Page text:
Some aspects of cellular physiology certainly require destabilizing motifs (e.g. oscillations, switches). Have you by any chance found physiologically significant destabilizing motifs?

Finally, please correct the figures about numbers of IFLs (any IFL of size k should also be an IFL of size k-1), or clarify the definition of an IFL.

Comments in full:

Reviewer #1:

The authors analyze GRNs for stability using rules from the theory of qualitative stability, particularly verifying that they do not contain directed cycles of length >= 3 and derivatives of this property. They conclude that GRNs under normal conditions are designed for stability.

The authors mention three stability rules, however they test only one (the third) and seem to omit a fourth one (the sign matrix should be invertible – see e.g. the May 1973 ref). The authors should justify the omission and better argue for not testing the other two. Their arguments about further (post-transcription) forces beyond regulation are not convincing as they would also imply that testing for the third rule (no cycles with >= 3 vertices) ignores such post-transcriptional effects (in fact Shen Orr et al justify the lack of cycles in this way exactly in their Nature Genet 31:64, 2002 paper). Not less important would be to prove why the network could be robust (under the qualitative stability theory) if only this one property is satisfied.

The observation that GRNs contain very few long paths underlies many of the results in this paper. Could this property follow from the observation in the Luscombe et al. ref. that most regulatory interactions are involved in “exogenous” conditions in which the transcriptional response should be fast and the underlying paths are very short?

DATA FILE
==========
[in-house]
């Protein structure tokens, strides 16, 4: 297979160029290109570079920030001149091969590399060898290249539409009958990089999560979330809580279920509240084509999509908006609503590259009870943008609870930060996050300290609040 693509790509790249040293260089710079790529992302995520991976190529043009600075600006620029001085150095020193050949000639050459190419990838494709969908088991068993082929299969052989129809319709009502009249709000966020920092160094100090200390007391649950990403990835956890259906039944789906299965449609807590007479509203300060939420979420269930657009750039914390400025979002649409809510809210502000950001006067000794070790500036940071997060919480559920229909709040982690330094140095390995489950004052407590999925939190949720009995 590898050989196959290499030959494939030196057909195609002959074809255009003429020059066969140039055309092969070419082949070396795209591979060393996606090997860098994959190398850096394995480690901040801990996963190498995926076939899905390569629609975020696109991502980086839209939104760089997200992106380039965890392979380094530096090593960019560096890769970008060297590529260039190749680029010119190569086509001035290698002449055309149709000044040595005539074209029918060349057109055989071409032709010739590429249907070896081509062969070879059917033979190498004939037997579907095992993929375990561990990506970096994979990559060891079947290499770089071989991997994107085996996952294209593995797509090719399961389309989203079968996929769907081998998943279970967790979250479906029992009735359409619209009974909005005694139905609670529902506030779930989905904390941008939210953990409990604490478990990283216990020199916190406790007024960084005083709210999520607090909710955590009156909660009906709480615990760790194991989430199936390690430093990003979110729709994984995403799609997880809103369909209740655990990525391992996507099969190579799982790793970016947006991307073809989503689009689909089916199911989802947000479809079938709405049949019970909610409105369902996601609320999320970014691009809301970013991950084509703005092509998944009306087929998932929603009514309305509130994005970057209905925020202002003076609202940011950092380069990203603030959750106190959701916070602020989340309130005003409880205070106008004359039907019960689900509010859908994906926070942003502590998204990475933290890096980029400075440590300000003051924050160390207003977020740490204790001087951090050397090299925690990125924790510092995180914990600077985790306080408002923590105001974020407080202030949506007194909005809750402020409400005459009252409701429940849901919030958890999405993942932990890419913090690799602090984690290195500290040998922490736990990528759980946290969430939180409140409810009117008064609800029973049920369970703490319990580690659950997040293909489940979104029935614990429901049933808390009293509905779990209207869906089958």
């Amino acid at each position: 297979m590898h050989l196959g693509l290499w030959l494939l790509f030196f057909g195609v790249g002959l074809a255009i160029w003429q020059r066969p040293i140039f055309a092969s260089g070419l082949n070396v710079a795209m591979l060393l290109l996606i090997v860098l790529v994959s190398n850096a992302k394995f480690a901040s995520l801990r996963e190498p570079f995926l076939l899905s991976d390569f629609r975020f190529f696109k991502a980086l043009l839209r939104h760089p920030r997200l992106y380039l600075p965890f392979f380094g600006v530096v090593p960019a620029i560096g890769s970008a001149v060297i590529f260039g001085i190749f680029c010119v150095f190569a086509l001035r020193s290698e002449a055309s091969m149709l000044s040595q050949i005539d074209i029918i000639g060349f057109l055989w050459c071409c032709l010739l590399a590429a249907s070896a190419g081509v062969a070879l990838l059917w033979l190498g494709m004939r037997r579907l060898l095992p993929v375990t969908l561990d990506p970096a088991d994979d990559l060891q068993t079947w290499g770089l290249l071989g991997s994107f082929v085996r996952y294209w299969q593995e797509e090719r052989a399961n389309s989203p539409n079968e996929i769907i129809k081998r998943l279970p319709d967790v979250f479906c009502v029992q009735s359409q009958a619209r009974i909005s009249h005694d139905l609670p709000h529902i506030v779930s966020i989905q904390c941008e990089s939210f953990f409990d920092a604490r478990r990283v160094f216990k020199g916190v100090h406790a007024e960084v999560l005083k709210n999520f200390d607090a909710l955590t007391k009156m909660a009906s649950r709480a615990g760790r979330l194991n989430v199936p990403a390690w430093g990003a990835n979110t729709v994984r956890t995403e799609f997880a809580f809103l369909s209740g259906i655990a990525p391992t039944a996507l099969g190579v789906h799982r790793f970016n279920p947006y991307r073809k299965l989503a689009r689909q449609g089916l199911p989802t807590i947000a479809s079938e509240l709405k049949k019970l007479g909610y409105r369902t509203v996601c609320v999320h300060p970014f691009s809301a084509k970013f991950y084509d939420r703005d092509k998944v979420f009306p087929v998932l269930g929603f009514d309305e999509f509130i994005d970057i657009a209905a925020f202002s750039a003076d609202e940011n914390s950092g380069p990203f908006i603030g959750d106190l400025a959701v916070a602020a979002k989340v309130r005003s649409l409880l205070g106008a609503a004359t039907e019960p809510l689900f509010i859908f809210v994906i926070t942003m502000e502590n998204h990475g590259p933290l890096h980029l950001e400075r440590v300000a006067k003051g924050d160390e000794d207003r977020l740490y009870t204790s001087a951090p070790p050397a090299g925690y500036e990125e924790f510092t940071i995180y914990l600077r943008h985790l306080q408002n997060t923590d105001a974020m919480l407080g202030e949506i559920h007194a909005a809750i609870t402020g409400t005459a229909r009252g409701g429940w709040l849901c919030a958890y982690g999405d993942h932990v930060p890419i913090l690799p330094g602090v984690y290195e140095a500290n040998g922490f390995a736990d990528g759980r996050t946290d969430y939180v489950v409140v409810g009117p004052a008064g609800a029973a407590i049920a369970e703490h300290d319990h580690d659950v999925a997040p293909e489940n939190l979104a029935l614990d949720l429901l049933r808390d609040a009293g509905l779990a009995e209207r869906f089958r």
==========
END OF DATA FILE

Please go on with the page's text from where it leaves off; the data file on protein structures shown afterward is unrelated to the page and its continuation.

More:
A critical aspect of the manuscript is the comparison to randomized networks. The authors use a naive randomization (ER) which has been shown to yield networks that are fundamentally different from real networks. Instead I recommend the authors use the more-or-less standard degree-preserving model as e.g. used in the publications of the Alon lab. Notably (see also above) the Alon lab has already reported on the lack of cycles in the GRN of E. Coli, but found it to be non-significant when using the degree-preserving randomization (Shen-Orr et al., Nature Genet. 31:64, 2002).

Regarding the networks themselves no details are given about their sizes could it be that the larger the network the more it deviates from the stability criterion just by mere chance (and regardless of biological considerations)?

There is a rich literature on network motifs and the results of this paper should be contrasted to it, clarifying what are the new observations here and how they relate to previous ones. For example, the authors claim to find no cycles in the yeast GRN. However, the Luscombe et al. paper also studied this network and reports on a cell-cycle related cycle (Figure 3) where the TFs of each phase regulate the subsequent one. Another example is the Shen-Orr paper mentioned above.

There seems to be a problem with counting IFLs in random networks as an IFL of size k is also an IFL of size 2...k-1, hence the bars should decrease in height as happens for real networks (Figure 2).

The authors should backup their claim about constitutively expressed TFs with gene expression data showing that this is the case.

Reviewer #2:

First, let me say that I want eLife to publish this paper ultimately. It is one of the few papers that make a serious physics-based approach to a fundamental biological problem, the stability of biological networks, I think eLife, if it is supposed to represent a new approach to biology, needs these kinds of papers. You should accept it.

That said, I also do appreciate that it is essential that physics-based approaches to biology problems have to reach out to biologists. Although I am an experimental physicist doing biological problems, I found this paper a tough read and I think the authors could make more of an effort to make this accessible to both biologists and physicists.